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Bible Reading; as a Hebrew or a Greek? — 2 Comments

    • Dear Mike,
      Thanks for your comment.
      The short answer to your question is: No, not correct; for I was writing about the New Testament.  The Old Testament was only written in Hebrew, for and by Hebrews. 
      The New Testament, on the other hand, was originally written in Greek (apparently with little bits of Hebrew and Aramaic also) and all the original writers were converts from Judaism to Christianity.  What matters is not the language of their writings, but the mindsets, the social conditioning, the very thought processes of the writers and their world-views, which they laid down for us.  Without a doubt, all were writing from a Jewish perspective, for that was who they were, Jewish converts who still used the scrolls/books of the Old Testament in the first Churches.  As a result of this, all the Churches which they planted, were Judean-Christian, in nature.  However the Church of Rome, which went on to be so dominant in the development of world Christianity, was the one from which the Jews were expelled at a very critical time.  When the Jews left Rome and the Church they founded, they did not (or could not) return.  This expulsion of the Jews from Rome changed the very nature of the Church of Rome from “Judean-Christian” to “Christian”.  However the Holy Bible upon which the Church stood (and still stands), was written by Jews, albeit in the Greek language, which was as you know, the lingua-franca of the day.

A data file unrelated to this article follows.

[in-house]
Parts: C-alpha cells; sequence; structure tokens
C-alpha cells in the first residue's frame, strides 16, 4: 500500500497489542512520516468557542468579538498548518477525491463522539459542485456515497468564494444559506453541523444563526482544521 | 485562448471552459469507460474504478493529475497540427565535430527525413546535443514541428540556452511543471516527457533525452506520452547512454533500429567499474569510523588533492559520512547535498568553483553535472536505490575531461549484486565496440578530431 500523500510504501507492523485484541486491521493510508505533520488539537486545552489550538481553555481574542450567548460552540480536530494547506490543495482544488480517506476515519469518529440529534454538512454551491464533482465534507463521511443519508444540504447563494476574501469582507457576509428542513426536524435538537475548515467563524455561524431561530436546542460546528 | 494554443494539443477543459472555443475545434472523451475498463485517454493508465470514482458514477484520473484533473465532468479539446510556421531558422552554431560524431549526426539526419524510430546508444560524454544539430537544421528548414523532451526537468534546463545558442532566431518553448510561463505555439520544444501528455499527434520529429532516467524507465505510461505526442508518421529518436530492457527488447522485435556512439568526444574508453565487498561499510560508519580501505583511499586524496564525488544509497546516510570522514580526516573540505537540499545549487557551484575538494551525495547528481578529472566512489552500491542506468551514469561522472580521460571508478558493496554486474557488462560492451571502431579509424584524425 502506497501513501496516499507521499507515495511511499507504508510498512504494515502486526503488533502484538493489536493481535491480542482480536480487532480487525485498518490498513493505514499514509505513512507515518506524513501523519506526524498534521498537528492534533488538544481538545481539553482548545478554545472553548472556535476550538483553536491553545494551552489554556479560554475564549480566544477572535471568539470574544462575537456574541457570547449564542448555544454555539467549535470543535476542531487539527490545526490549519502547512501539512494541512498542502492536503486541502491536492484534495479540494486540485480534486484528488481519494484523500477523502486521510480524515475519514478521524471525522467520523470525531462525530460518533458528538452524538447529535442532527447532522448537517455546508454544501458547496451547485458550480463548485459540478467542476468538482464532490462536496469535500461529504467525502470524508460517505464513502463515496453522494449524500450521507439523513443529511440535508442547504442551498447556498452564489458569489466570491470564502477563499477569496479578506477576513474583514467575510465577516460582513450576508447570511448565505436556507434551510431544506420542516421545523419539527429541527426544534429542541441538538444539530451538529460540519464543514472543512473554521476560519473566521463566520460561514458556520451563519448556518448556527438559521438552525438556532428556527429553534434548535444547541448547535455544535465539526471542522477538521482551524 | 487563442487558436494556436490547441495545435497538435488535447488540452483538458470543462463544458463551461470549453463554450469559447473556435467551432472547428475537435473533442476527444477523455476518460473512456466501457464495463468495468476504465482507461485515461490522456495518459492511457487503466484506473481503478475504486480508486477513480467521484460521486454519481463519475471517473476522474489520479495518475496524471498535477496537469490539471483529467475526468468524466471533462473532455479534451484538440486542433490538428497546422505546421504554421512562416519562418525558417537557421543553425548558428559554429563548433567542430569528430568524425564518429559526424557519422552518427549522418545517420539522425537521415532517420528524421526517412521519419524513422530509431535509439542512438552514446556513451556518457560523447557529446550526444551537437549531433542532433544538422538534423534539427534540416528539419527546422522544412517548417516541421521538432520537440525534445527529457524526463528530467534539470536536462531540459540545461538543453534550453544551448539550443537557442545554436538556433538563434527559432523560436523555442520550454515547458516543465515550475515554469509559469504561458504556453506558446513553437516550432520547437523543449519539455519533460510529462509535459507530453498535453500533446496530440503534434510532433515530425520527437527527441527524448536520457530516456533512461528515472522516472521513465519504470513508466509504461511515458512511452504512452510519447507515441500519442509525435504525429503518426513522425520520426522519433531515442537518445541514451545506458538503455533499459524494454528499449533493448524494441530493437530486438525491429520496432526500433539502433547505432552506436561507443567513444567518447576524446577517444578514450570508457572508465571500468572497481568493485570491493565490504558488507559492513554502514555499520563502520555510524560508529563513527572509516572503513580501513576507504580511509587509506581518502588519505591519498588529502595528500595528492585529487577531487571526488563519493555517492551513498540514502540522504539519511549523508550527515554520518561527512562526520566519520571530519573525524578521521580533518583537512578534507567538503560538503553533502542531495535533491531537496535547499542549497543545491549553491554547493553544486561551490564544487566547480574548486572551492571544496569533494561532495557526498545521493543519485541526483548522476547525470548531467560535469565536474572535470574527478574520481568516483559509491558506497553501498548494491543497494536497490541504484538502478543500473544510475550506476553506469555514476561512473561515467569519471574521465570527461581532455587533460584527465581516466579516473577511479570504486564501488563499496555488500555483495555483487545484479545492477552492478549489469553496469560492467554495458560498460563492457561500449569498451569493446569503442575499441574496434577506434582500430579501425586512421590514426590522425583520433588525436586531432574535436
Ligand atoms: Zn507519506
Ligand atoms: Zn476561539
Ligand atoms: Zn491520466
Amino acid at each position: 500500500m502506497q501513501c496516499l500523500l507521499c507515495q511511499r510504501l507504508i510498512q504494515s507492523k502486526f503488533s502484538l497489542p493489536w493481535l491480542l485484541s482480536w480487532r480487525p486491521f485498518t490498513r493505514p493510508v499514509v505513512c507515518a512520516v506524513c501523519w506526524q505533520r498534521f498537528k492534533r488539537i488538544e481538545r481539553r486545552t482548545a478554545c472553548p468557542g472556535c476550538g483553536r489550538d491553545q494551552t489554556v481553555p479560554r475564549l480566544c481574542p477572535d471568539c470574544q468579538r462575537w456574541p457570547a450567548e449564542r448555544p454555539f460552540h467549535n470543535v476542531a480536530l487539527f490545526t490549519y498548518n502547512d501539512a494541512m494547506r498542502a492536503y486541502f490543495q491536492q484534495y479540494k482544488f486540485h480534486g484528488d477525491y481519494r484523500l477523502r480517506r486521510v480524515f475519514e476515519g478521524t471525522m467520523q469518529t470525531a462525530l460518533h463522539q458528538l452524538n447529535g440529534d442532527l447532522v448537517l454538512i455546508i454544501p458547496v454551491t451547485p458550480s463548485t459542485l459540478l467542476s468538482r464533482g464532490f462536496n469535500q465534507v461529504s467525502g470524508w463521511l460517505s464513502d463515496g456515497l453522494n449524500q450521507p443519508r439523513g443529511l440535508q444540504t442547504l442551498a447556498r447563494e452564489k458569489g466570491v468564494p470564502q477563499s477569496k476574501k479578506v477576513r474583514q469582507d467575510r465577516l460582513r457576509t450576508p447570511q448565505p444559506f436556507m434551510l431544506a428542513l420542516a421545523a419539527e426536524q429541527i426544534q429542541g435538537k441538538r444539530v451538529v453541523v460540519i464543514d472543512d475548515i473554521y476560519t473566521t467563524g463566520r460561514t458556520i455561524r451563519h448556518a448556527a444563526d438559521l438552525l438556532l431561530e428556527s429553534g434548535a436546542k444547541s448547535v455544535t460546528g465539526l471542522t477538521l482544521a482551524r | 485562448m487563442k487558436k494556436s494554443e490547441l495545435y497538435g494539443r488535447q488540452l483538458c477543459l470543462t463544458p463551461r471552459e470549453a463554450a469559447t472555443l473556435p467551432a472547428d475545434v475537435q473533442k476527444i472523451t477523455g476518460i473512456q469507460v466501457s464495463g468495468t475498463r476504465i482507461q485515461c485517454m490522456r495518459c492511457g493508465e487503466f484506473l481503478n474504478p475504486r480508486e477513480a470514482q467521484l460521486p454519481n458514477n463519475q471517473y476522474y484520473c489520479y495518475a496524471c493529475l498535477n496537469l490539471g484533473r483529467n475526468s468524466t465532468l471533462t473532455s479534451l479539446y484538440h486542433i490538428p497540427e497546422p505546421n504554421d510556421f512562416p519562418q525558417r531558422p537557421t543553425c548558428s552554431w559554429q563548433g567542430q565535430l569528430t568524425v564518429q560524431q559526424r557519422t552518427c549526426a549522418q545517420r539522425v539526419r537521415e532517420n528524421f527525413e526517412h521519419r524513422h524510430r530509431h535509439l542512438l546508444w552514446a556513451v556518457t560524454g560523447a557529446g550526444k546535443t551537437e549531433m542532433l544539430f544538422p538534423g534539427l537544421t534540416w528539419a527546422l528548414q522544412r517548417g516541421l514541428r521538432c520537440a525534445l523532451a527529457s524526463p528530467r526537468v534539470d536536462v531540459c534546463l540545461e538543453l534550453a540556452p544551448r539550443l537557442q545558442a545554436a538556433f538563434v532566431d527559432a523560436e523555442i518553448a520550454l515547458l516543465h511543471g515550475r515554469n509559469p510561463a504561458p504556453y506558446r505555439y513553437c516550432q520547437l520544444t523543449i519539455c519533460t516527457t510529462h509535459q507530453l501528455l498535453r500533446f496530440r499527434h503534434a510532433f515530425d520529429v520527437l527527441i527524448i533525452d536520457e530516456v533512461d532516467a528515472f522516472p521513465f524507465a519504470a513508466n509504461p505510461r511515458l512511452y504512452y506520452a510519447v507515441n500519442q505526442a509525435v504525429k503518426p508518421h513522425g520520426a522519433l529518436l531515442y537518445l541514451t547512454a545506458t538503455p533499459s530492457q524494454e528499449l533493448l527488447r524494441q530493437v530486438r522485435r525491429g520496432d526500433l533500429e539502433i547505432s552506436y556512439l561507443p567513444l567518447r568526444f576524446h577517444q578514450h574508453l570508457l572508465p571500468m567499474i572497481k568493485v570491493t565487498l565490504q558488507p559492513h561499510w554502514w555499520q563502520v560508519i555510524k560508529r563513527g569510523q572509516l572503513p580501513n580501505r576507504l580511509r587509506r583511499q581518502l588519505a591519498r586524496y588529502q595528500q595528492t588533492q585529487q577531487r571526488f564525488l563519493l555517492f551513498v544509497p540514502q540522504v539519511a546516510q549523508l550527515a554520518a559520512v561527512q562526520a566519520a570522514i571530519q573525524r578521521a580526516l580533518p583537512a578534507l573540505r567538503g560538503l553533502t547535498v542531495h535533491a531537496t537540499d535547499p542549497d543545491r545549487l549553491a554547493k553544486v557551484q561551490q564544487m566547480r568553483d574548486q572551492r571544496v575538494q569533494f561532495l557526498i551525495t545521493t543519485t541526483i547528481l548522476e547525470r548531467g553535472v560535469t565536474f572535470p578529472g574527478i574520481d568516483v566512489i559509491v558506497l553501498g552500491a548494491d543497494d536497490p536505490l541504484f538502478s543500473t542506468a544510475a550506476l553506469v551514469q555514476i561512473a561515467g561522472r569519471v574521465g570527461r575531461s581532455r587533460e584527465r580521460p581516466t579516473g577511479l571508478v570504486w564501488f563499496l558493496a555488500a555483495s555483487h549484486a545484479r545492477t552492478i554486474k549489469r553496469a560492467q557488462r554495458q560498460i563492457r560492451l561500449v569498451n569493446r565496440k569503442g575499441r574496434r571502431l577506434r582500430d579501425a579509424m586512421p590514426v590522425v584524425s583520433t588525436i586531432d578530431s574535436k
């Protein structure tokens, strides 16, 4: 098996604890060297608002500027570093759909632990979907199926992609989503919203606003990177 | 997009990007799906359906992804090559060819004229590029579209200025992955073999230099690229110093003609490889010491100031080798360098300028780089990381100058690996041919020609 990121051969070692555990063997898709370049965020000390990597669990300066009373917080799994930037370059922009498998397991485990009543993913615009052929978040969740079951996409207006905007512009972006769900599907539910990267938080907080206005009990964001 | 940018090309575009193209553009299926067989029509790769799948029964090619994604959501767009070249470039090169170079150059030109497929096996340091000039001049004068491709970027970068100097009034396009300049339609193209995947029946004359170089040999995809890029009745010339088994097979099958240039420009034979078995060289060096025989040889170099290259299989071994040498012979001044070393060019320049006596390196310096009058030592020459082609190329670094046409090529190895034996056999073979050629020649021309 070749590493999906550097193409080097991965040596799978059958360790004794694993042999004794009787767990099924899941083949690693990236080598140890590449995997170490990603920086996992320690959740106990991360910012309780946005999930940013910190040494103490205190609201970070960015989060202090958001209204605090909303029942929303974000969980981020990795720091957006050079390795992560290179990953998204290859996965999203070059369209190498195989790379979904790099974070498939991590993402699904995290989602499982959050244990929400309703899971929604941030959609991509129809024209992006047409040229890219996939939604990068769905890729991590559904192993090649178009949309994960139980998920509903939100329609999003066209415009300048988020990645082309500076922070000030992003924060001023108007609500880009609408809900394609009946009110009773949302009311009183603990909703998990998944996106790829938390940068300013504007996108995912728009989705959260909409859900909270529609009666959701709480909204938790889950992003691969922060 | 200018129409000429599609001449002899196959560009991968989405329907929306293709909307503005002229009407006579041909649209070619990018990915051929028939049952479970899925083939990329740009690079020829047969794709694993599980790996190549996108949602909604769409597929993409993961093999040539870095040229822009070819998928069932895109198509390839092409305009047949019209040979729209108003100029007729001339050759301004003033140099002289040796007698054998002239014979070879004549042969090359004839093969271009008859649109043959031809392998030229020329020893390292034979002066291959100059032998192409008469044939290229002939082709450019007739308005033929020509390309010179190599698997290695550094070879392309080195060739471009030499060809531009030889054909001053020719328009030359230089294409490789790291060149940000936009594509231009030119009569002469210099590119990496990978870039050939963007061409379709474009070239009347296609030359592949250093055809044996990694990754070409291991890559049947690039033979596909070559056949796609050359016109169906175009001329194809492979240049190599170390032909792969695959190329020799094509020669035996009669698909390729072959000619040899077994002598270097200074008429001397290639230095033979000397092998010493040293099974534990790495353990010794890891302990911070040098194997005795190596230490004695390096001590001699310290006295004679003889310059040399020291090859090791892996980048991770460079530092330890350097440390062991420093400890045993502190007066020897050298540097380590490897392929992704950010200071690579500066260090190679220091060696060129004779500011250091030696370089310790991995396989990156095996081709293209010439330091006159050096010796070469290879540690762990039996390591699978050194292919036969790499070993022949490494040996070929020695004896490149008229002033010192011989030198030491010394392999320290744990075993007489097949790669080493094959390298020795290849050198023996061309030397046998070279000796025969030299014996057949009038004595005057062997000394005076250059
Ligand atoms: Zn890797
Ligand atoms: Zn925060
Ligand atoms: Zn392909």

As is commonly agreed, the Gospel of Matthew is ascribed to the apostle Matthew, Mark to Mark the Evangelist, Luke to Luke the physician and John by Apostle John.  The book of Acts is also commonly ascribed to Luke. The Pauline epistles were written by the Apostle Paul, a former member of the Sanhedrin, who is also thought to have written Hebrews while the Apostles James and John and Jude wrote the remaining Epistles while the book of Revelation was written probably by Apostle John or John the Evangelist. Again all converts from Judaism.
      Any study of Hebrew and Greek shows that many words are be interpreted into English depending on context, for English has no exact equivalents for them.  The selection of words chosen in translation can ‘colour’ a translation such that the words are correctly translated individually, but the meaning is changed overall; their context has been changed. 
      The point of the article was to show that we today, who only have a Greek philosophical mindset, will automatically interpret the Bible in that way, not as the original writers wrote it and intended it, with a Hebrew mindset.  The resultant changes may be both subtle and dramatic, for it only takes a few words here and there to unveil “new” revelations and ideas.  The single example of worship = work, is but one.
      Mike, further to your comment, I have slightly amended my article to reinforce the NT – OT differences, and that my comments are basically about our interpretation of the NT.  Technically though, the same is true for the OT, but the Jewish scholars can be relied upon for reference, to make sure our understandings from the OT are correct.
      Thanks and Blessings, Angus

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